After a 20km ride in the hot sun and even hotter pavement, we are back to the place where we rented the bikes and we walk our soring butts to the city beach, Playa Norte.

Chichen Itza and Cenote Ik-KIl

The next day was reserved for the visit to Chichen Itza and Cenote Ik-Kll. Two places from my long bucket list. I was over the moon! Walking around the place where Mayas lived, worked, contributed to this planet, is an event on its own. Charming souvenir sellers that stop you at every corner, trying to sell you a Mayan calendar, jewelry, carved wooden souvenirs, ceramic jaguar figurines which make a dreadful sound when blown into. In 2007 Chichen Itza was declared one of the New Seven Wonders of the world.

There was an observatory here for watching the moon, there were playgrounds for different sports…. When you think about all that you realize how advanced the Mayas were and you cannot but admire them. Entrance fee is MXN 248, which is about EUR 12.37. I recommend that you come earlier, because already around 1 PM there is a huge crowd.

Cenote Ik-Kil is something magical and extraordinary. Three years ago, the Red Bull Cliff Diving World Series was organized there. It is 40 meters deep and it’s located 26 meters below ground level. It really is magical swimming surrounded by vines and other plants and blue, infinite sky.

You will swim together with black fish which are not scared of people any more. Entrance is charged and is around MXN 70, which is around EUR 3.5. Again, I recommend that you avoid the crowd, because around 2-3 pm there is no room to swim.


The road from Cancun to Merida was pretty smooth, because ADO buses are really comfortable. I keep praising them as if they gave me money and not the other way around 😊.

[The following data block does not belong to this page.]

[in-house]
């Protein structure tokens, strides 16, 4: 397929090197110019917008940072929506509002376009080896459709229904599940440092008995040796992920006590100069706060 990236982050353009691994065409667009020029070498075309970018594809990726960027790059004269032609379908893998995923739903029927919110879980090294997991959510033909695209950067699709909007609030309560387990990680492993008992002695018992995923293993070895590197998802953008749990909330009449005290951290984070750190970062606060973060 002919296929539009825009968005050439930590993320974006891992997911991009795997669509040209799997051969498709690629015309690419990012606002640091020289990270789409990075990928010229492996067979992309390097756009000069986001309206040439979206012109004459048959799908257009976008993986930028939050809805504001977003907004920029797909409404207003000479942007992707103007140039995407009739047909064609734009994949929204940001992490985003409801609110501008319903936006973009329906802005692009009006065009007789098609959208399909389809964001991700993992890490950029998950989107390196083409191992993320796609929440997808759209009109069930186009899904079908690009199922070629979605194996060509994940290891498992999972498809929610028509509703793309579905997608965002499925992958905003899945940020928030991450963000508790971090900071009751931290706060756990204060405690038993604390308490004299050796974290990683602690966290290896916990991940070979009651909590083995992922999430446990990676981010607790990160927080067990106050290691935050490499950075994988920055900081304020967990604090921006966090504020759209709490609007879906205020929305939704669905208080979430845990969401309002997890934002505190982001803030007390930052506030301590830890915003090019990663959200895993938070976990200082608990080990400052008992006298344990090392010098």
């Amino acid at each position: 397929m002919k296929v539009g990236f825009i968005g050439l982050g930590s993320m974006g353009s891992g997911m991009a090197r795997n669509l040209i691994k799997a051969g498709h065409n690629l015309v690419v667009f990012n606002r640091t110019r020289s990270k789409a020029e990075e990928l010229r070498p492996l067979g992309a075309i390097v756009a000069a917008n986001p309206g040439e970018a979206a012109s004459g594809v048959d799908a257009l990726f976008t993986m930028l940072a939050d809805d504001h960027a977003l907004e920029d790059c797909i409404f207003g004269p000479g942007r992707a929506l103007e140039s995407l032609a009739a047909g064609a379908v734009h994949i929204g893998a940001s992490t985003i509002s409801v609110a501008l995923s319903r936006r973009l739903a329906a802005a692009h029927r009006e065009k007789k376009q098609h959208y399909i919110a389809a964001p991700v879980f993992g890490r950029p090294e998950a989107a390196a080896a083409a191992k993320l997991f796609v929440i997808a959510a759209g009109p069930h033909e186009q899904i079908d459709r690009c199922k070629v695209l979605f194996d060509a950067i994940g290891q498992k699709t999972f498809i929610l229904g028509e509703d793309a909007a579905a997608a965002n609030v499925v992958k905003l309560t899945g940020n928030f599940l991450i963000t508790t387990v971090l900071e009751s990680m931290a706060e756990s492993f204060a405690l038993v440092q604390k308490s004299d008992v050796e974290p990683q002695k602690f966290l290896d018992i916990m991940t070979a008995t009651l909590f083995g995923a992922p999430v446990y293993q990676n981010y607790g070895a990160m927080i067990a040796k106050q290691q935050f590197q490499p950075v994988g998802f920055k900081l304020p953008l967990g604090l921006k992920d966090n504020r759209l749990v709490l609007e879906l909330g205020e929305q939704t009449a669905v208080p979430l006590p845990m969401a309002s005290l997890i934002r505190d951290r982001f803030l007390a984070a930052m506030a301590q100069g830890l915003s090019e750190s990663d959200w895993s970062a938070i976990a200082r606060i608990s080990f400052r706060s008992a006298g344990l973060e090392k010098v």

Merida is known as Puerta al Mundo Maya (Gates to the Maya world) or the White City.

We found ourselves at the International Festival of Lights in Merida. Calle 62 is the central, pedestrian street and all along the road we could see festival showpieces.

At every turn you can enjoy the music of street musicians. We enjoyed drinking tequila and margaritas in a bar with the most interesting interior in Merida.

Also, noteworthy:

  • Paseo de Montejo with numerous historical monuments located on roundabouts;
  • Santa Ana Park;
  • Pasaje de la Revolucion (Passage of the Revolution);
  • Ruta Puuc.

We leave Merida, full of impressions, from a new, clean airport and we fly with the Volaris airline to the capital city of this enormous state, Mexico City. About this highest city of Central America, third largest city in the world, with the most dangerous transport system in the world, more details in the next post, as well as about the 2 and half kilometer climb to Tepozteco pyramid.


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All photos by: Danica, Vlada, Milica

Camera used: Nikon D3000, HTC 10

2 replies »

  1. Predivan post 😍 Da li si predavala za meksicku vizu ili si imala vec americku? Decko i ja planiramo putovanje za februar, ali sam cula da su mi sanse za dobijanje vize male obzirom da sam nezaposljeni student 😕


    • Ćao Ana, imala sam američku vizu, pa mi meksička nije bila potrebna. Ne verujem da su preterano rigorozni za meksičku. Možda pre nju da pokušaš da dobiješ.